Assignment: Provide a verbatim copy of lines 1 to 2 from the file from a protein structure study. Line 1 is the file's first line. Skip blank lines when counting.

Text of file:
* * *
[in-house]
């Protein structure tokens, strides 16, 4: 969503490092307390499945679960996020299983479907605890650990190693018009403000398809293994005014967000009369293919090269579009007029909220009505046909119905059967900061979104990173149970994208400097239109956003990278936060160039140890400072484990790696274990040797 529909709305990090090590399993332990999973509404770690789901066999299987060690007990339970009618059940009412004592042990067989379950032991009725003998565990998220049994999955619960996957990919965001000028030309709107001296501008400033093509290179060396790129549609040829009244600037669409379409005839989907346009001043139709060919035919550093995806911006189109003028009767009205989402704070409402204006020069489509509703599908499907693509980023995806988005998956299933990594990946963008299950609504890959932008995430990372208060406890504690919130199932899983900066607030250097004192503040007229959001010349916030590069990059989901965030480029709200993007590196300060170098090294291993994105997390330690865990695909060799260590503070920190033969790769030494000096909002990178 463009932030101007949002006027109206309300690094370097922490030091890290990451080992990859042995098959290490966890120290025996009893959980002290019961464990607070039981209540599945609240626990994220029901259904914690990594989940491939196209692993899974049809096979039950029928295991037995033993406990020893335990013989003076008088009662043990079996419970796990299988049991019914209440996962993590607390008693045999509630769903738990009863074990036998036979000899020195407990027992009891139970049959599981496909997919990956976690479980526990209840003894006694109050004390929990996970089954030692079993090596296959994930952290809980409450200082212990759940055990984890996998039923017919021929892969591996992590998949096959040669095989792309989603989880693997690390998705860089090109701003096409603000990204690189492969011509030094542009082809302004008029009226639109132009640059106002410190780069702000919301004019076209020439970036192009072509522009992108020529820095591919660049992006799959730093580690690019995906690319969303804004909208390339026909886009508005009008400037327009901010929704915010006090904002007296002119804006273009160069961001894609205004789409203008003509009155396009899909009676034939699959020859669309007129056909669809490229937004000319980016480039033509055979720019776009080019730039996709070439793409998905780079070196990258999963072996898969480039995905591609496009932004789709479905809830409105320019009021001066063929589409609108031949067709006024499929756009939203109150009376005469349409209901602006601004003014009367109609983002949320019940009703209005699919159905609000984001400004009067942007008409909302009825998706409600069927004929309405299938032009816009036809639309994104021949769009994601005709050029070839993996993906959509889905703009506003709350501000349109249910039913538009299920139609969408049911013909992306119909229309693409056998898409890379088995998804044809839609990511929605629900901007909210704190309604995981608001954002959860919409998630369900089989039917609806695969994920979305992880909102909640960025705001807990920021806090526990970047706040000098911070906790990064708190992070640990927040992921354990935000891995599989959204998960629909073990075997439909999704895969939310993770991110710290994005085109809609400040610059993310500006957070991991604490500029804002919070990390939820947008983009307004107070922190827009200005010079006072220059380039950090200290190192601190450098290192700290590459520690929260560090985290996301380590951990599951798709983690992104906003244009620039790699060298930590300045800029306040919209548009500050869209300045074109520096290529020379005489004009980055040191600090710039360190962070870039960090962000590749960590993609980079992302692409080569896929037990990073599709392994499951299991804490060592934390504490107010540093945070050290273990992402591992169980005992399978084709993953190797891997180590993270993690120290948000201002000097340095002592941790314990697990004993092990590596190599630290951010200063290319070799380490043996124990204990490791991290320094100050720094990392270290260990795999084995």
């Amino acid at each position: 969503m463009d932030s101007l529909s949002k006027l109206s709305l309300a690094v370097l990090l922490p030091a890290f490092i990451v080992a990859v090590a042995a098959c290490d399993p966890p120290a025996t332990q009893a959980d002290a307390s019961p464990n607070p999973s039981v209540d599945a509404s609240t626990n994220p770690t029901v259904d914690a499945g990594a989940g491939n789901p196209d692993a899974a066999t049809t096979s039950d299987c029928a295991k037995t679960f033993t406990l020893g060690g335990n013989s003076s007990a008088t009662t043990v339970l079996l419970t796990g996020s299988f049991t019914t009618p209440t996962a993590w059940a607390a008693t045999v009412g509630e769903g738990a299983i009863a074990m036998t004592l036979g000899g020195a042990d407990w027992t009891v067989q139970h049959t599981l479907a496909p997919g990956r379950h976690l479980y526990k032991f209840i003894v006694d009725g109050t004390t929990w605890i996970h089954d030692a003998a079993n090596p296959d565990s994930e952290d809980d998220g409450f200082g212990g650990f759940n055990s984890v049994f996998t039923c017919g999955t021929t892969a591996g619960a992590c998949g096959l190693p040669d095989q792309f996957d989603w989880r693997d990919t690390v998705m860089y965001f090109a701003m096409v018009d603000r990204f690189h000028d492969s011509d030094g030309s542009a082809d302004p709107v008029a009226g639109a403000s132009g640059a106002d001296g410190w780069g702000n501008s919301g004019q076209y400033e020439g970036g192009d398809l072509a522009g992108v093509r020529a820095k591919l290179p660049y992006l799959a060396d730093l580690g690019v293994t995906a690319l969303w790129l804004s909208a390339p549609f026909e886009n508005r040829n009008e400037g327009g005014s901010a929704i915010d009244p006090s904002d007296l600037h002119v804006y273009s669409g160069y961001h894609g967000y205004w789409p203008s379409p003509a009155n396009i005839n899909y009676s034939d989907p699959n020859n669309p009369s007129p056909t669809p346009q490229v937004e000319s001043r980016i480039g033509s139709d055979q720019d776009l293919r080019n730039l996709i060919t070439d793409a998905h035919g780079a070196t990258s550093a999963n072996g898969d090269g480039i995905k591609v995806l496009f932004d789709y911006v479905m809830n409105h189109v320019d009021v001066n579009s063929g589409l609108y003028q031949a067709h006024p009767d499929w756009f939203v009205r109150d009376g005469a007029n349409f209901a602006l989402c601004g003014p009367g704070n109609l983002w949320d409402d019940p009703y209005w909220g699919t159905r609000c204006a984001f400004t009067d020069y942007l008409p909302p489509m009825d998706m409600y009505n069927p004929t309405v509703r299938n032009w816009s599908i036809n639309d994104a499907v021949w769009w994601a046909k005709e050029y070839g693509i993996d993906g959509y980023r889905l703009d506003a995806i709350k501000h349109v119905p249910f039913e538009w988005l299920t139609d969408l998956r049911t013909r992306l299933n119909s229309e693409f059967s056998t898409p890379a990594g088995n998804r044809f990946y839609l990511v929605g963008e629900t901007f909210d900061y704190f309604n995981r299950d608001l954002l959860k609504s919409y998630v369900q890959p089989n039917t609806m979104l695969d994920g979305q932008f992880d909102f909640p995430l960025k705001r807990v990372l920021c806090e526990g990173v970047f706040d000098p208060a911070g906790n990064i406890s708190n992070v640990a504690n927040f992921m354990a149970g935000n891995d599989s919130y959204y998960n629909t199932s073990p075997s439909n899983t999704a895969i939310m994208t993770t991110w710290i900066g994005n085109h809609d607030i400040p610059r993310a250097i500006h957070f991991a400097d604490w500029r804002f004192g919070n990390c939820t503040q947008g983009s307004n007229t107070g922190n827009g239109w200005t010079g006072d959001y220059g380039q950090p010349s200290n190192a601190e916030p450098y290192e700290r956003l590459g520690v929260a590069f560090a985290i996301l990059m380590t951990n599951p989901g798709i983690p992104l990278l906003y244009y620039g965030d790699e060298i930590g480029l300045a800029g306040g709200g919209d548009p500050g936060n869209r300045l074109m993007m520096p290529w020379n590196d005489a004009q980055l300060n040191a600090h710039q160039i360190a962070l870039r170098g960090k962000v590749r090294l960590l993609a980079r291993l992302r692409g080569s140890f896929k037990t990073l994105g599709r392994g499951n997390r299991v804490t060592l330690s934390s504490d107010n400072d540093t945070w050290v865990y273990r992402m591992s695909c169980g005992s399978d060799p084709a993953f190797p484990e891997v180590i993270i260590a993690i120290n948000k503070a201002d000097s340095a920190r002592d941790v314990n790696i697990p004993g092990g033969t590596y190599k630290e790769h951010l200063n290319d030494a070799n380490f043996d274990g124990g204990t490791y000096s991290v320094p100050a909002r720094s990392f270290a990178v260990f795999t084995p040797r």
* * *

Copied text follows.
[in-house]
């Protein structure tokens, strides 16, 4: 969503490092307390499945679960996020299983479907605890650990190693018009403000398809293994005014967000009369293919090269579009007029909220009505046909119905059967900061979104990173149970994208400097239109956003990278936060160039140890400072484990790696274990040797 529909709305990090090590399993332990999973509404770690789901066999299987060690007990339970009618059940009412004592042990067989379950032991009725003998565990998220049994999955619960996957990919965001000028030309709107001296501008400033093509290179060396790129549609040829009244600037669409379409005839989907346009001043139709060919035919550093995806911006189109003028009767009205989402704070409402204006020069489509509703599908499907693509980023995806988005998956299933990594990946963008299950609504890959932008995430990372208060406890504690919130199932899983900066607030250097004192503040007229959001010349916030590069990059989901965030480029709200993007590196300060170098090294291993994105997390330690865990695909060799260590503070920190033969790769030494000096909002990178 463009932030101007949002006027109206309300690094370097922490030091890290990451080992990859042995098959290490966890120290025996009893959980002290019961464990607070039981209540599945609240626990994220029901259904914690990594989940491939196209692993899974049809096979039950029928295991037995033993406990020893335990013989003076008088009662043990079996419970796990299988049991019914209440996962993590607390008693045999509630769903738990009863074990036998036979000899020195407990027992009891139970049959599981496909997919990956976690479980526990209840003894006694109050004390929990996970089954030692079993090596296959994930952290809980409450200082212990759940055990984890996998039923017919021929892969591996992590998949096959040669095989792309989603989880693997690390998705860089090109701003096409603000990204690189492969011509030094542009082809302004008029009226639109132009640059106002410190780069702000919301004019076209020439970036192009072509522009992108020529820095591919660049992006799959730093580690690019995906690319969303804004909208390339026909886009508005009008400037327009901010929704915010006090904002007296002119804006273009160069961001894609205004789409203008003509009155396009899909009676034939699959020859669309007129056909669809490229937004000319980016480039033509055979720019776009080019730039996709070439793409998905780079070196990258999963072996898969480039995905591609496009932004789709479905809830409105320019009021001066063929589409609108031949067709006024499929756009939203109150009376005469349409209901602006601004003014009367109609983002949320019940009703209005699919159905609000984001400004009067942007008409909302009825998706409600069927004929309405299938032009816009036809639309994104021949769009994601005709050029070839993996993906959509889905703009506003709350501000349109249910039913538009299920139609969408049911013909992306119909229309693409056998898409890379088995998804044809839609990511929605629900901007909210704190309604995981608001954002959860919409998630369900089989039917609806695969994920979305992880909102909640960025705001807990920021806090526990970047706040000098911070906790990064708190992070640990927040992921354990935000891995599989959204998960629909073990075997439909999704895969939310993770991110710290994005085109809609400040610059993310500006957070991991604490500029804002919070990390939820947008983009307004107070922190827009200005010079006072220059380039950090200290190192601190450098290192700290590459520690929260560090985290996301380590951990599951798709983690992104906003244009620039790699060298930590300045800029306040919209548009500050869209300045074109520096290529020379005489004009980055040191600090710039360190962070870039960090962000590749960590993609980079992302692409080569896929037990990073599709392994499951299991804490060592934390504490107010540093945070050290273990992402591992169980005992399978084709993953190797891997180590993270993690120290948000201002000097340095002592941790314990697990004993092990590596190599630290951010200063290319070799380490043996124990204990490791991290320094100050720094990392270290260990795999084995």